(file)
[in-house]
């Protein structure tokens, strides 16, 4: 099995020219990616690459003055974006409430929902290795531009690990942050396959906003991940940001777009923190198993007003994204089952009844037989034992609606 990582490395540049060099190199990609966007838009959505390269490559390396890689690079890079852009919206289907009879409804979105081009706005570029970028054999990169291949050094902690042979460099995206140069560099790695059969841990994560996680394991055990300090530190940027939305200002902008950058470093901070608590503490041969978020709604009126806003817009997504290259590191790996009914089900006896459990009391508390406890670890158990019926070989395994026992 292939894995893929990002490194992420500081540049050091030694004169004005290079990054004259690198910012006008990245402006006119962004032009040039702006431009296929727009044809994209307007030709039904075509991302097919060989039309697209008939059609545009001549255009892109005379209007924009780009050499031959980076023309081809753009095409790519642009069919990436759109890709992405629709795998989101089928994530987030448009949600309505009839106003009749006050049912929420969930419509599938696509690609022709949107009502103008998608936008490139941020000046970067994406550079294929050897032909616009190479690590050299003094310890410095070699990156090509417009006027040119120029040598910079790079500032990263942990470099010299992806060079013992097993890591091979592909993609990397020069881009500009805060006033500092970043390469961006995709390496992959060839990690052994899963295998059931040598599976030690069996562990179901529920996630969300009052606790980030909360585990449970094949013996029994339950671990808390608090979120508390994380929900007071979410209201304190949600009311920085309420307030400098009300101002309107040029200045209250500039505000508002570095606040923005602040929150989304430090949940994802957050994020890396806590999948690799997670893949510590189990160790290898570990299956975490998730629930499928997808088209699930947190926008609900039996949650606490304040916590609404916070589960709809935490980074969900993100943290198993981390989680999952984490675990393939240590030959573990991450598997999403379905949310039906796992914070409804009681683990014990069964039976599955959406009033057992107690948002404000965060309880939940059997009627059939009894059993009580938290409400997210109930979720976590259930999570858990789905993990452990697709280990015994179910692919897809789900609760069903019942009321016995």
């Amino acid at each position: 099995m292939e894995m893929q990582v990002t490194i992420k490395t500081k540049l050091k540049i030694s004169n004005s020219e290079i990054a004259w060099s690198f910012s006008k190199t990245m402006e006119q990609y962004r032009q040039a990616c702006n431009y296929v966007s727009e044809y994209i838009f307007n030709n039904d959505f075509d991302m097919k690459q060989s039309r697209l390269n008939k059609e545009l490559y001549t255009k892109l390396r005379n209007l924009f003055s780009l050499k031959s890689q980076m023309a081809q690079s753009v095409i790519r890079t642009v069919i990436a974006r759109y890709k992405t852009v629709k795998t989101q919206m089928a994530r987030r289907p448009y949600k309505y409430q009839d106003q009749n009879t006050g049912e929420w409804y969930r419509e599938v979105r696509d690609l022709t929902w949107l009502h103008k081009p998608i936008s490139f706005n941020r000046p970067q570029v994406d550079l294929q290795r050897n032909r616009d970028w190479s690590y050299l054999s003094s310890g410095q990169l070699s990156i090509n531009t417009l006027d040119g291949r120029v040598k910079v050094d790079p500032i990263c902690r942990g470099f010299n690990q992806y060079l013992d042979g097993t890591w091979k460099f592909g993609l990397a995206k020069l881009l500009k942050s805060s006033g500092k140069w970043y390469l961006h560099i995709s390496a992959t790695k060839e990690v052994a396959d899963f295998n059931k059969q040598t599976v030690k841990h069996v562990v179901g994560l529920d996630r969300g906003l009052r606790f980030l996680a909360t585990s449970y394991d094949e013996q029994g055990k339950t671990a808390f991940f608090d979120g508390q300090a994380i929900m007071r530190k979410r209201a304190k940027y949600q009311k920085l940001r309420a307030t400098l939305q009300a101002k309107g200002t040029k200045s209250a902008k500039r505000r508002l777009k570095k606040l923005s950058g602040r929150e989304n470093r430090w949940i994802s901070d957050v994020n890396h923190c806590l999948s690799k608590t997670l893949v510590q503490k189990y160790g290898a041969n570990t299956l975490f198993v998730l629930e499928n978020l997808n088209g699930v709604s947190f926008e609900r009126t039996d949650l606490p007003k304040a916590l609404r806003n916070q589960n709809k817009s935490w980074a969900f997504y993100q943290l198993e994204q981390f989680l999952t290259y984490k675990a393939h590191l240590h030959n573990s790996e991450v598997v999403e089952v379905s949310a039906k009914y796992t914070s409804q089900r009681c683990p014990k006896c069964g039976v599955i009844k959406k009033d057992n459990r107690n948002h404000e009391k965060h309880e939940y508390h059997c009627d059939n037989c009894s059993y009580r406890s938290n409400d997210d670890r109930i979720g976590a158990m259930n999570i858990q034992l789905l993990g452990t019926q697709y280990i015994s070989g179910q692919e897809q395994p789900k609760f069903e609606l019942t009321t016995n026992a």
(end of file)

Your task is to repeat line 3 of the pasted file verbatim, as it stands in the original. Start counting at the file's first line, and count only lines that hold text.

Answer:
């Amino acid at each position: 099995m292939e894995m893929q990582v990002t490194i992420k490395t500081k540049l050091k540049i030694s004169n004005s020219e290079i990054a004259w060099s690198f910012s006008k190199t990245m402006e006119q990609y962004r032009q040039a990616c702006n431009y296929v966007s727009e044809y994209i838009f307007n030709n039904d959505f075509d991302m097919k690459q060989s039309r697209l390269n008939k059609e545009l490559y001549t255009k892109l390396r005379n209007l924009f003055s780009l050499k031959s890689q980076m023309a081809q690079s753009v095409i790519r890079t642009v069919i990436a974006r759109y890709k992405t852009v629709k795998t989101q919206m089928a994530r987030r289907p448009y949600k309505y409430q009839d106003q009749n009879t006050g049912e929420w409804y969930r419509e599938v979105r696509d690609l022709t929902w949107l009502h103008k081009p998608i936008s490139f706005n941020r000046p970067q570029v994406d550079l294929q290795r050897n032909r616009d970028w190479s690590y050299l054999s003094s310890g410095q990169l070699s990156i090509n531009t417009l006027d040119g291949r120029v040598k910079v050094d790079p500032i990263c902690r942990g470099f010299n690990q992806y060079l013992d042979g097993t890591w091979k460099f592909g993609l990397a995206k020069l881009l500009k942050s805060s006033g500092k140069w970043y390469l961006h560099i995709s390496a992959t790695k060839e990690v052994a396959d899963f295998n059931k059969q040598t599976v030690k841990h069996v562990v179901g994560l529920d996630r969300g906003l009052r606790f980030l996680a909360t585990s449970y394991d094949e013996q029994g055990k339950t671990a808390f991940f608090d979120g508390q300090a994380i929900m007071r530190k979410r209201a304190k940027y949600q009311k920085l940001r309420a307030t400098l939305q009300a101002k309107g200002t040029k200045s209250a902008k500039r505000r508002l777009k570095k606040l923005s950058g602040r929150e989304n470093r430090w949940i994802s901070d957050v994020n890396h923190c806590l999948s690799k608590t997670l893949v510590q503490k189990y160790g290898a041969n570990t299956l975490f198993v998730l629930e499928n978020l997808n088209g699930v709604s947190f926008e609900r009126t039996d949650l606490p007003k304040a916590l609404r806003n916070q589960n709809k817009s935490w980074a969900f997504y993100q943290l198993e994204q981390f989680l999952t290259y984490k675990a393939h590191l240590h030959n573990s790996e991450v598997v999403e089952v379905s949310a039906k009914y796992t914070s409804q089900r009681c683990p014990k006896c069964g039976v599955i009844k959406k009033d057992n459990r107690n948002h404000e009391k965060h309880e939940y508390h059997c009627d059939n037989c009894s059993y009580r406890s938290n409400d997210d670890r109930i979720g976590a158990m259930n999570i858990q034992l789905l993990g452990t019926q697709y280990i015994s070989g179910q692919e897809q395994p789900k609760f069903e609606l019942t009321t016995n026992a």